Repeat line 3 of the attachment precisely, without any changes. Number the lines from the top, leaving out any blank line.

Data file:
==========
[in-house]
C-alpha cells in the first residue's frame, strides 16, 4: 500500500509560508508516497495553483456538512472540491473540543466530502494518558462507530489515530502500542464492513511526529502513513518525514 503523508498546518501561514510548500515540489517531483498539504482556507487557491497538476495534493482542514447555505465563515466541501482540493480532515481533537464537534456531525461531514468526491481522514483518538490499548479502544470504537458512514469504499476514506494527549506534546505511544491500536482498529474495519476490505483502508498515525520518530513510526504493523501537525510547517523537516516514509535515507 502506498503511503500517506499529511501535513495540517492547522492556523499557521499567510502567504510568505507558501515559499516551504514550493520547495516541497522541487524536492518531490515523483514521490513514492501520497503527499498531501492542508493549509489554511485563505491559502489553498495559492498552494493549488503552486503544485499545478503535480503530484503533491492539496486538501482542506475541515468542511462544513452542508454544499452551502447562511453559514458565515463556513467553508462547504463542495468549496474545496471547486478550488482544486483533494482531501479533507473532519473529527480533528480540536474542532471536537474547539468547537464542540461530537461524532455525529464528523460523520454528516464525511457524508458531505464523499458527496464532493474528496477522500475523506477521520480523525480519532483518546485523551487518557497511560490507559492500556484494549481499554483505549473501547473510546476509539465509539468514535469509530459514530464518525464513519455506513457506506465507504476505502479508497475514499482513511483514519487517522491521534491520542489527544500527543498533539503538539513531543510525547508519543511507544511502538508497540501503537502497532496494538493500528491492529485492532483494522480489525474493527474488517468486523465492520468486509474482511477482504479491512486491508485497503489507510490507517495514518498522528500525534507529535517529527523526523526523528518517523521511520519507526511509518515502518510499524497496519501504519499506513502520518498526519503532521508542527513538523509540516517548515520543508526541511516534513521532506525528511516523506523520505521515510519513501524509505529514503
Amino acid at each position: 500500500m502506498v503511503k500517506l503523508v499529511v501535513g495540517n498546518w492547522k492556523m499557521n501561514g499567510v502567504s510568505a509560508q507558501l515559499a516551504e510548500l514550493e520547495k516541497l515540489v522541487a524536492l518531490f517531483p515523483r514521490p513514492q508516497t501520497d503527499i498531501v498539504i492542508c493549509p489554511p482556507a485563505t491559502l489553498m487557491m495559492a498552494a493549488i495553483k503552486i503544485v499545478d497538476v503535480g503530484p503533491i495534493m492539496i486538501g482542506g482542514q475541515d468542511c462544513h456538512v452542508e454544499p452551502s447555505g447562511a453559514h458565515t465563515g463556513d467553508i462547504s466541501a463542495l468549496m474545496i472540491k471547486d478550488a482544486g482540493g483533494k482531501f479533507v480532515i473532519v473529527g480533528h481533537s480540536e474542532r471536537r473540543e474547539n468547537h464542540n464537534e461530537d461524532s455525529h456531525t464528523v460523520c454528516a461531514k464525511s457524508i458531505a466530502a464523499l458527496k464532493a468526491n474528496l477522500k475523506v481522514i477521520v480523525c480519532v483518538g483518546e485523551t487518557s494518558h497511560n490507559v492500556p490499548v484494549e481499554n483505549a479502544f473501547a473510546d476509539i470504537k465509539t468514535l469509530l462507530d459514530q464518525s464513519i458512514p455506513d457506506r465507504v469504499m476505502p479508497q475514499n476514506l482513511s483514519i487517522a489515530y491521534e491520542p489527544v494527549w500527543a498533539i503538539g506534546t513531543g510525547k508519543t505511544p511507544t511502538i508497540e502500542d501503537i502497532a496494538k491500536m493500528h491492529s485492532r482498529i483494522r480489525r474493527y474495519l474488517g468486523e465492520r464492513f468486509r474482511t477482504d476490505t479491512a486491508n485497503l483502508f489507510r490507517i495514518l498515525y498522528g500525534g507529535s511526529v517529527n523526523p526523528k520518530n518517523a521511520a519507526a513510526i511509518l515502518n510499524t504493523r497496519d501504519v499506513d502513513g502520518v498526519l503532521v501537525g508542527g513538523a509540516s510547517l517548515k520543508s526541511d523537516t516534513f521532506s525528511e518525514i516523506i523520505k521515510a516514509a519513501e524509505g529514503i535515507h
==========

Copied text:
Amino acid at each position: 500500500m502506498v503511503k500517506l503523508v499529511v501535513g495540517n498546518w492547522k492556523m499557521n501561514g499567510v502567504s510568505a509560508q507558501l515559499a516551504e510548500l514550493e520547495k516541497l515540489v522541487a524536492l518531490f517531483p515523483r514521490p513514492q508516497t501520497d503527499i498531501v498539504i492542508c493549509p489554511p482556507a485563505t491559502l489553498m487557491m495559492a498552494a493549488i495553483k503552486i503544485v499545478d497538476v503535480g503530484p503533491i495534493m492539496i486538501g482542506g482542514q475541515d468542511c462544513h456538512v452542508e454544499p452551502s447555505g447562511a453559514h458565515t465563515g463556513d467553508i462547504s466541501a463542495l468549496m474545496i472540491k471547486d478550488a482544486g482540493g483533494k482531501f479533507v480532515i473532519v473529527g480533528h481533537s480540536e474542532r471536537r473540543e474547539n468547537h464542540n464537534e461530537d461524532s455525529h456531525t464528523v460523520c454528516a461531514k464525511s457524508i458531505a466530502a464523499l458527496k464532493a468526491n474528496l477522500k475523506v481522514i477521520v480523525c480519532v483518538g483518546e485523551t487518557s494518558h497511560n490507559v492500556p490499548v484494549e481499554n483505549a479502544f473501547a473510546d476509539i470504537k465509539t468514535l469509530l462507530d459514530q464518525s464513519i458512514p455506513d457506506r465507504v469504499m476505502p479508497q475514499n476514506l482513511s483514519i487517522a489515530y491521534e491520542p489527544v494527549w500527543a498533539i503538539g506534546t513531543g510525547k508519543t505511544p511507544t511502538i508497540e502500542d501503537i502497532a496494538k491500536m493500528h491492529s485492532r482498529i483494522r480489525r474493527y474495519l474488517g468486523e465492520r464492513f468486509r474482511t477482504d476490505t479491512a486491508n485497503l483502508f489507510r490507517i495514518l498515525y498522528g500525534g507529535s511526529v517529527n523526523p526523528k520518530n518517523a521511520a519507526a513510526i511509518l515502518n510499524t504493523r497496519d501504519v499506513d502513513g502520518v498526519l503532521v501537525g508542527g513538523a509540516s510547517l517548515k520543508s526541511d523537516t516534513f521532506s525528511e518525514i516523506i523520505k521515510a516514509a519513501e524509505g529514503i535515507h